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Coastal change-potential assessment of Sleeping Bear Dunes, Indiana Dunes, and Apostle Islands National Lakeshores to lake-level changes

March 30, 2021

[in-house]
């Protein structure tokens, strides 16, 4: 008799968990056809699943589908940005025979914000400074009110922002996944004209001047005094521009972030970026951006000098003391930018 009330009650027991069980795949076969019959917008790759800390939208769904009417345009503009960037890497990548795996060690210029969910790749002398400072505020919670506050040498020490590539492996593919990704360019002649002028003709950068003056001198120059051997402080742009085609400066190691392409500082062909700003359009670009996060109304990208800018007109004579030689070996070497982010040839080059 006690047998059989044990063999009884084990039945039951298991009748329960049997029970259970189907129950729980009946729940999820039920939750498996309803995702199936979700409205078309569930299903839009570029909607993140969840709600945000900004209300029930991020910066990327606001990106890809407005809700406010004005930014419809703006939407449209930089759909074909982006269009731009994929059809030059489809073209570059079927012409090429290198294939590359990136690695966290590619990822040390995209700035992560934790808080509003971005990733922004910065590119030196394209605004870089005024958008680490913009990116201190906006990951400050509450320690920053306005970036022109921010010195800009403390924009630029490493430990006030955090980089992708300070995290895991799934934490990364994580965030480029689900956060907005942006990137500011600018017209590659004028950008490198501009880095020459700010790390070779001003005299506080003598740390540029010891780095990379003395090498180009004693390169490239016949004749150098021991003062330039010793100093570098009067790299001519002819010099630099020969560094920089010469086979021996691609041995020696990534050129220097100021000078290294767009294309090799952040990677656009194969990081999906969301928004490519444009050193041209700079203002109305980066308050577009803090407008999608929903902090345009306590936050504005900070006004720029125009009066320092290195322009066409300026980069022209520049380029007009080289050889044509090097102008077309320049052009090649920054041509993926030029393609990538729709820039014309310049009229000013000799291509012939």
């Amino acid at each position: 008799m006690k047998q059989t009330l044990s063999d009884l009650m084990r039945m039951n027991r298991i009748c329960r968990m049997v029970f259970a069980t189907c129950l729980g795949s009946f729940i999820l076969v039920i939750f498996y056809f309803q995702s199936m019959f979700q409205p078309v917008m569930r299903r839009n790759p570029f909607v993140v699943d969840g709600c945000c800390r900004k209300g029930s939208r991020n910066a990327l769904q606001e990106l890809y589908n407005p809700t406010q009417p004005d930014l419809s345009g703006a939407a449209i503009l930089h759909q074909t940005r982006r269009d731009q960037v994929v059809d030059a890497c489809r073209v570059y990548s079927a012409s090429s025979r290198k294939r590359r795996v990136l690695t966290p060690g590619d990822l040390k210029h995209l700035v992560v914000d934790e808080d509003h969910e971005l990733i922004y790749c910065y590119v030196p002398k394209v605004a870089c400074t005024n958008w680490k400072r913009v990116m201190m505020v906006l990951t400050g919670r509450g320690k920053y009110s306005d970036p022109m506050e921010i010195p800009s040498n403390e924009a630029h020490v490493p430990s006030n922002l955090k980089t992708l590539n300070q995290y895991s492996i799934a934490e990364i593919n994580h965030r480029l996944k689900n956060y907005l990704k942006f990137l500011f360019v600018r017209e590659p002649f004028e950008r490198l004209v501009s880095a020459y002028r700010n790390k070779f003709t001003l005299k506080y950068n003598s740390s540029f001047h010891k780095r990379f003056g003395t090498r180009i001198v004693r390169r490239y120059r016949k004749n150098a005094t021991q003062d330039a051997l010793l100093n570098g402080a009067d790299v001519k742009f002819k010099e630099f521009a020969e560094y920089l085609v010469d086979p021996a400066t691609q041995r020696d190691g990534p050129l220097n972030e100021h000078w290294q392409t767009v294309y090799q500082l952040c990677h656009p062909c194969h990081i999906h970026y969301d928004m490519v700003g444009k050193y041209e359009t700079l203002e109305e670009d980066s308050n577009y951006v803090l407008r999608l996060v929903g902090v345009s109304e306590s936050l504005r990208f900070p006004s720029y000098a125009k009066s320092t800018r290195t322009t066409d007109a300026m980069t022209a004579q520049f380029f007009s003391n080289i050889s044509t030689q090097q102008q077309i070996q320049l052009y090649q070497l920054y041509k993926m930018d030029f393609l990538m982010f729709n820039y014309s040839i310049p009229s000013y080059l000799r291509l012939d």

A change-potential index (CPI) was used to map the susceptibility of the shoreline to future lake-level change within Apostle Islands, Indiana Dunes, and Sleeping Bear Dunes National Lakeshores (NL) along Lake Superior and Lake Michigan. The CPI in the Great Lakes setting ranks the following in terms of their physical contribution to lake-level related coastal change: geomorphology, regional coastal slope, rate and direction (i.e., rise and fall) of relative lake-level change, historical shoreline change rates, annual ice cover and mean significant wave height. The rankings for each input variable were combined, and an index value calculated for 1-minute bins covering the parks. The CPI highlights those regions where the physical effects of lake-level and coastal change might be the greatest. This approach combines the coastal system's potential for change with its natural ability to adapt to changing environmental conditions, yielding a quantitative, although relative, measure of the park's natural susceptibility to the effects of lake-level variation. The CPI provides an objective technique for evaluation and long-term planning by scientists and park managers. The CPI is applied to the National Lakeshores of Apostle Islands, Indiana Dunes, and Sleeping Bear Dunes to test this methodology in lake settings. The National Lakeshores in this study consist of sand and gravel beaches, rock outcrops, and dune and glacial bluffs. The areas within these Great Lakes parks that are likely to experience the most lake-levelrelated coastal change are areas of unconsolidated sediment where regional coastal slope is low and wave energy is high.